The Vedas have existed from time immemorial and in them one finds a repertoire of information beneficial to mankind, in worldly terms as well as beyond the worldly plane. For life on earth, material benefits are necessary and to attain these, one's mind, intellect, senses, etc., can be harnessed. But to attain the benefits that lead us beyond the material level, that is, to gain spiritual ascendency, it is necessary to seek the help of Dharma that is explicit in the Vedas, pointed out Sri K. V. Seshadrinatha Sastrigal in a lecture.
All worldly attainments may appear pleasant in the beginning but will ultimately head to sorrow. Lord Krishna says that this world is ephemeral and devoid of any happiness. It is only pursuit of Dharma that can lead one to permanent bliss.
All the Vedas are the source of Dharma just as butter is pervading in milk. Dharma is the unseen support of the entire creation and remains unaffected at all times. When people fail to uphold Dharma, they invite trouble in the form of Adharma and seek God's help.
The Vedas are believed to be the very breath of the Supreme Brahman and hence carry His direct authority without any man-made touches. They proclaim in one voice the subtle aspects of Dharma that have to be grasped intuitively. These truths that have an eternal value and were revealed to the sages as transcendental experiences. The Smritis and the Puranas reveal this Dharma in many unique ways.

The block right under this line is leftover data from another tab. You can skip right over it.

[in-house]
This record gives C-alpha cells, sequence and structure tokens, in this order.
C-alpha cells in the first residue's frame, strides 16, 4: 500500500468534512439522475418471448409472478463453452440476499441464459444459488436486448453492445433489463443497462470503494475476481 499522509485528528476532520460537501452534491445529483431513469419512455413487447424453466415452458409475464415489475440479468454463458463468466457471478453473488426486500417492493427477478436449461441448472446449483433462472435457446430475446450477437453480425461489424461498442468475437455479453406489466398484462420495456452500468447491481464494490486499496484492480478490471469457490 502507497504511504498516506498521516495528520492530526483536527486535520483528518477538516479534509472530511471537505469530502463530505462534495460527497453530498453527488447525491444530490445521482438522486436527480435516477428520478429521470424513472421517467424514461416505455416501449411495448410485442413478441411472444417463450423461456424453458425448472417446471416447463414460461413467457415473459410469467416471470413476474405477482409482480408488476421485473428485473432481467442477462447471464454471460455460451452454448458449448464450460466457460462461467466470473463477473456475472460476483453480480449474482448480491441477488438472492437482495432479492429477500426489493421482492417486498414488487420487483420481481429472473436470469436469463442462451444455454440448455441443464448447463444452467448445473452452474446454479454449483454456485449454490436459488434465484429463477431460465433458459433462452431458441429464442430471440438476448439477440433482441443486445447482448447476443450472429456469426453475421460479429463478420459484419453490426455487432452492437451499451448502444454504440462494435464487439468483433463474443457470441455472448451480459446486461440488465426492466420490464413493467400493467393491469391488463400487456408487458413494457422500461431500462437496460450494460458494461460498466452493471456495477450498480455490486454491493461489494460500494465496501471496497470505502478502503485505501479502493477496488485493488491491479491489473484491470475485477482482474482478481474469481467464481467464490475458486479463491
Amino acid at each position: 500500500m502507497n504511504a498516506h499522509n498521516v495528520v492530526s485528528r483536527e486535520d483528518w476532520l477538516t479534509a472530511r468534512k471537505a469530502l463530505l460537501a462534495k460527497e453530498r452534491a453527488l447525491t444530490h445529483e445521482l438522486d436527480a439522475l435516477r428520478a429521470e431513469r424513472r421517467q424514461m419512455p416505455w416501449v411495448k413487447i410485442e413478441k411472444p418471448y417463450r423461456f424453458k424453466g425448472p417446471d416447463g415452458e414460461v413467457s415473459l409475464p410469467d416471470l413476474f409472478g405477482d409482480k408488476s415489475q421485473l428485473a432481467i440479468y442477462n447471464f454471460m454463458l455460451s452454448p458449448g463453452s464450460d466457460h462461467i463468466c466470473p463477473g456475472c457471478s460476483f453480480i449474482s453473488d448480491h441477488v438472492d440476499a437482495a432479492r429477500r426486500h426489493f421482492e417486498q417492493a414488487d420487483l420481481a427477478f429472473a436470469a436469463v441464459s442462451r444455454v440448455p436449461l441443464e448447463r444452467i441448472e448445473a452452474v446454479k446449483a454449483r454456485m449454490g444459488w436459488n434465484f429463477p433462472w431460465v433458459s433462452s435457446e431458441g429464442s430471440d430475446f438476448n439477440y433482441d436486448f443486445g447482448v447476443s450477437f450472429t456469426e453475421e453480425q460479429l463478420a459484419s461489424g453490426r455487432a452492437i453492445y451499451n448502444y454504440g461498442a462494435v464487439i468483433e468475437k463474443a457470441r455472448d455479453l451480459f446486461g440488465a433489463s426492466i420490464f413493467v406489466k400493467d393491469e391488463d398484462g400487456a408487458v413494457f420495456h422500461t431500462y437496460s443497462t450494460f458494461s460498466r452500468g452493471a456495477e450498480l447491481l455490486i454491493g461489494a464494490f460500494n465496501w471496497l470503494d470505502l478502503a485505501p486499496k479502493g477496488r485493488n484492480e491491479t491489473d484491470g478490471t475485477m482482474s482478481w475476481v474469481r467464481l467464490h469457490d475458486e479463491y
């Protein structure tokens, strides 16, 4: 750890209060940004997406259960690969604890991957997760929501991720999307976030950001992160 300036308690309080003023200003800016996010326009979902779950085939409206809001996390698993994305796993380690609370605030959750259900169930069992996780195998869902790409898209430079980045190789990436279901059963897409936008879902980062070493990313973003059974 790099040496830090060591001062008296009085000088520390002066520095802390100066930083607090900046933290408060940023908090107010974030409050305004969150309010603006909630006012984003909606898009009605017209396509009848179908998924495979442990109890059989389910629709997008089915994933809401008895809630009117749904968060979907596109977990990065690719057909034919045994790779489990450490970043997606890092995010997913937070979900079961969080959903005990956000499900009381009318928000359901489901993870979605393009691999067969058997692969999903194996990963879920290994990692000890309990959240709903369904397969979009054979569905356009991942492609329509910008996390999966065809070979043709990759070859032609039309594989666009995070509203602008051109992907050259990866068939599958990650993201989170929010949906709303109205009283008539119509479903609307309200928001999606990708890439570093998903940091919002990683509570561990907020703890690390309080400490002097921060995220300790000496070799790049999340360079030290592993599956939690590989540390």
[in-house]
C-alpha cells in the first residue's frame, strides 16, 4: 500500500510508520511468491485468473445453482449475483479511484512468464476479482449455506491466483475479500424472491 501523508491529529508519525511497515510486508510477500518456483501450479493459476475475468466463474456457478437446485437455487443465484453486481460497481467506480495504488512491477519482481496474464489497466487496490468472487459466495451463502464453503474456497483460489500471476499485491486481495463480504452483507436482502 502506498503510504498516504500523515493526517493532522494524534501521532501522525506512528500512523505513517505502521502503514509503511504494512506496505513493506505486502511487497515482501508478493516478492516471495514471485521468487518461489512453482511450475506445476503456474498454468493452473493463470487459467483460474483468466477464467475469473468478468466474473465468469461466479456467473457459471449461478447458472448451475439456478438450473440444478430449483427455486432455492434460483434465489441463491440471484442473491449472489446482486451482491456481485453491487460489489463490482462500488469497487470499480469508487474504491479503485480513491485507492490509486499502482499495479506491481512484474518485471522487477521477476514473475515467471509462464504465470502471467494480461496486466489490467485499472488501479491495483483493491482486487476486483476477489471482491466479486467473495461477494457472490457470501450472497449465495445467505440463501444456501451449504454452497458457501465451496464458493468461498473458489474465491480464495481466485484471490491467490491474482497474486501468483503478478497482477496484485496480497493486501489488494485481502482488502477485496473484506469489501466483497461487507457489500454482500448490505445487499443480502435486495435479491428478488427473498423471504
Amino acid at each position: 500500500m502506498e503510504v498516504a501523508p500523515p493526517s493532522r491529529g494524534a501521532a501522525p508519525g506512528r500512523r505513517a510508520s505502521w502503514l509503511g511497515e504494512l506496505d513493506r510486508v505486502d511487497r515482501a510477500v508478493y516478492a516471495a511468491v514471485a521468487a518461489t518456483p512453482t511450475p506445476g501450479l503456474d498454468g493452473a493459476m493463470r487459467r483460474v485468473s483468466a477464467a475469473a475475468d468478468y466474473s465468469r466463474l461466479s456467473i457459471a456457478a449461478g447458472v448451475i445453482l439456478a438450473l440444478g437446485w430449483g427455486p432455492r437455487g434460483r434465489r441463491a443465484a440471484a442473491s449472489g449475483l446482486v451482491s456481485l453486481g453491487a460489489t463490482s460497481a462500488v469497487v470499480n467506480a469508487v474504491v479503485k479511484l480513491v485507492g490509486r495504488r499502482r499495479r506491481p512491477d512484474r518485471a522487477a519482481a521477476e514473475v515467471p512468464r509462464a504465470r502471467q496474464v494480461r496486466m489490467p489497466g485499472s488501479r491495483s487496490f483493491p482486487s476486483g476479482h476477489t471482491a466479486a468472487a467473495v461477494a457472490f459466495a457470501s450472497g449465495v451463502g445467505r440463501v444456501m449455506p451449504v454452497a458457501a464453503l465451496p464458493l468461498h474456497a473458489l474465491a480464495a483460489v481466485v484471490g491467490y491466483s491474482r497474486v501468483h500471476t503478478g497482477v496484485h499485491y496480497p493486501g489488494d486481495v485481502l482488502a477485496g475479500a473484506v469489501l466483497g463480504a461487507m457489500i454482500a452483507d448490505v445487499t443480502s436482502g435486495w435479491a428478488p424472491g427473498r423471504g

Scriptures state that one must transcend the mind and the intellect to understand the nature of the Supreme Brahman. In the Brahadaranyaka Upanishad, Sage Yagnavalkya adopts the method of negative description — that is, he refers to all that is recognised by the human mind and intellect as insufficient to give a holistic description of the Ultimate Reality. This is called the Neti concept. By denying that Brahman is not all what we know, that is, by negating all our knowledge as incapable of recognising the ultimate reality, Sastras reiterate that the concept of the Supreme Brahman cannot be contained in mere descriptions.